According to Brendel, there had been a further reason for the heated debates of the past. People had discussed new works without actually knowing them. For this reason Brendel had arranged the musical performances of the Tonkünstler-Versammlung. Those musicians present could judge for themselves by listening to the works.Since there was no doubt that – in Brendel's sense – the performed works should represent the "New German School", it could be considered as embarrassing that also works by the Frenchman Berlioz and by Liszt, born in Hungary and usually regarded as Hungarian (albeit of German ancestry), had been performed.
Brendel admitted the problembut tried to show that Berlioz and Liszt were to be viewed as German masters. For this purpose he recalled his own Geschichte der Musik ("History of music"). According to this, there had been two parallel lines of development. On the one hand, there had been a specific German line, represented by J. S. Bach, Beethoven and others. On the other hand, there had been a universal line, combining German, Italian and French influences, and represented by Händel, Gluck, Mozart and others.
According to Brendel, no one doubted that all these artists were Germans. But there had been masters such as Cherubini, Spontini, Méhul and many others. Although they were born in Italy or France, they had become great artists through German influence. For this reason they could be regarded as German masters. Both Berlioz and Liszt would not have become those artists they actually were, had they not early fed themselves with German spirit and had grown strong with it. The root of their works therefore had to be found in Germany.
While Brendel in his speech had said that the "New German School" was intended to unite different parties of musical life, the journal Grenzboten of 10 June 1859, wrote:
This suggested that the advantage was very much on the side of the "Weimarian School". There is a parallel in Liszt's will of 14 September 1860. Liszt wrote:
A somewhat more precise impression can be gained from Liszt's letter to the Prince of Hohenzollern-Hechingen, of 18 August 1858, regarding a stipend of 1,000 thaler offered by the latter to support Liszt's activities.
According to a document of 1858, written by Brendel and signed by Liszt, the 1,000 thaler stipend should be spent in part on "enlightening public opinion", for example with the help of the daily press, with regard to "modern tasks of musical art",i.e. for the purpose of permanent propaganda in favour of Liszt and his friends.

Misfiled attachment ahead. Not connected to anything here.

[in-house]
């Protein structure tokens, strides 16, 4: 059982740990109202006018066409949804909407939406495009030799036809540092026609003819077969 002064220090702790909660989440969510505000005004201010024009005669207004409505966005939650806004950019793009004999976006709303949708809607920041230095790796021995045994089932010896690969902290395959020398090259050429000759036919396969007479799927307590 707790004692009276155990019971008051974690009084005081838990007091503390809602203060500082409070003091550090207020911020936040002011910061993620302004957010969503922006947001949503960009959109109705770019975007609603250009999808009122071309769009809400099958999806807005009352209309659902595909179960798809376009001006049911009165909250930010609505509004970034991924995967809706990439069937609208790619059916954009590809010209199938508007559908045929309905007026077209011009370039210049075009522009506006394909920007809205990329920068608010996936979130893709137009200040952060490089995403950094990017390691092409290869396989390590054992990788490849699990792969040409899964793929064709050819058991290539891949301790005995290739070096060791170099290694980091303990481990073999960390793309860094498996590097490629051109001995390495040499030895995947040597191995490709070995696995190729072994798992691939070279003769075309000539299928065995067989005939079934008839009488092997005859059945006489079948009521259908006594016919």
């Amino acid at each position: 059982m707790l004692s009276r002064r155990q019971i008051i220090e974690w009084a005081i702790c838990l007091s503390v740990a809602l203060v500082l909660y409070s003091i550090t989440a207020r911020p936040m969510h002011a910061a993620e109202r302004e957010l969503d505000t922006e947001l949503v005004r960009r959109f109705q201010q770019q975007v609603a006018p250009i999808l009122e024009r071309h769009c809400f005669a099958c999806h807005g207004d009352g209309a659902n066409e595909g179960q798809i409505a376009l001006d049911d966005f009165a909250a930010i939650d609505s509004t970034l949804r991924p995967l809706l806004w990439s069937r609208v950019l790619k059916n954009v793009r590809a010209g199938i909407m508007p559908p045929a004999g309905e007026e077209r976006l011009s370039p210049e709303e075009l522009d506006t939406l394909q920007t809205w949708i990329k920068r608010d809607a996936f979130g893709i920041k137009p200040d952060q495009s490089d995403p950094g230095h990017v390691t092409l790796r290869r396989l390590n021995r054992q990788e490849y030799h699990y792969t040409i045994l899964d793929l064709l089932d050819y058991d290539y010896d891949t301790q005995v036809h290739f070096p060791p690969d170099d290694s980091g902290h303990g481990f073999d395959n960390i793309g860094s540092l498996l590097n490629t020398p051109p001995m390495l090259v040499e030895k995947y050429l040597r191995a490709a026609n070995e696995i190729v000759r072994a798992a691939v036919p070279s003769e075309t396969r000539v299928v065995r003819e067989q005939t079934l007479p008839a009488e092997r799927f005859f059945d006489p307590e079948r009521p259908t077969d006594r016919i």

Richard Pohl reviewed the Tonkünstler-Versammlung in the Neue Zeitschrift für Musik, extensively praising Liszt and his works. In spite of Pohl's review, the question whether the musical part of the Tonkünstler-Versammlung was a victory or at least a success for Liszt remains open. Wagner, had already taken a sceptical point of view regarding such events two years earlier, writing in a letter to Hans von Bülow, .
After the Tonkünstler-Versammlung in Leipzig some of Liszt's letters show him in a bitter mood. An example is the letter to Weitzmann of 4 February 1860, stating that Liszt had advised several conductors not to perform his Symphonic Poems. His entire line of thought was incorrect, and all of his compositions were to be withdrawn. The opposition of the press meant that Liszt wanted to sever his connections with the public.
However Liszt had also himself to blame for such opposition. Throughout the 1850s, in a manner until then unparalleled in music history, Liszt himself and his friends had, in more than half a dozen journals, bombarded the contemporary public with huge quantities of articles, many of them in aggressive polemical style, in favour of their intended transformation of art.In addition there were books, such as Hans von Bronsart's Musikalische Pflichten ("Musical Duties"), (Leipzig 1858), where adversaries of Liszt and his circle were accused of ill-will, unfairness and slander. After this it should not have been surprising that similar reactions were evoked from the opposite side.
The ideals of Liszt prompted Johannes Brahms to publish in 1860 a Manifesto condemning the partisanship of the Neue Zeitschrift towards Liszt. Other signatories to the manifesto were to include Joseph Joachim and Ferdinand Hiller. This evoked a war of words named by music historians the War of the Romantics, and marked a decisive split in opinions which persisted throughout the century, and is still reflected to some extent today in the concepts of 'classical music' and 'modern music'.